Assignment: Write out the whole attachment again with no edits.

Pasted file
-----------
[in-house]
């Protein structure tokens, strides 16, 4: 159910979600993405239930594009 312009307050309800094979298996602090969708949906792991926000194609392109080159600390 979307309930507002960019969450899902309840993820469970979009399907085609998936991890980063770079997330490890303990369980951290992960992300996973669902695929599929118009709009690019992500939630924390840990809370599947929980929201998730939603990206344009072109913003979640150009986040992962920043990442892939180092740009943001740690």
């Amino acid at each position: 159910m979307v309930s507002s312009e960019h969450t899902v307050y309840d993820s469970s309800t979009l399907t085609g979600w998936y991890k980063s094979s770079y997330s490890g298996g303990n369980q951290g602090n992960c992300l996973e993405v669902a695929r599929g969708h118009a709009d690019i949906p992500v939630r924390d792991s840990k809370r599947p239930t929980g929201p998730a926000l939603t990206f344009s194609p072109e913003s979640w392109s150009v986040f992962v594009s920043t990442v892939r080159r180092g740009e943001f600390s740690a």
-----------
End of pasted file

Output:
[in-house]
């Protein structure tokens, strides 16, 4: 159910979600993405239930594009 312009307050309800094979298996602090969708949906792991926000194609392109080159600390 979307309930507002960019969450899902309840993820469970979009399907085609998936991890980063770079997330490890303990369980951290992960992300996973669902695929599929118009709009690019992500939630924390840990809370599947929980929201998730939603990206344009072109913003979640150009986040992962920043990442892939180092740009943001740690």
């Amino acid at each position: 159910m979307v309930s507002s312009e960019h969450t899902v307050y309840d993820s469970s309800t979009l399907t085609g979600w998936y991890k980063s094979s770079y997330s490890g298996g303990n369980q951290g602090n992960c992300l996973e993405v669902a695929r599929g969708h118009a709009d690019i949906p992500v939630r924390d792991s840990k809370r599947p239930t929980g929201p998730a926000l939603t990206f344009s194609p072109e913003s979640w392109s150009v986040f992962v594009s920043t990442v892939r080159r180092g740009e943001f600390s740690a």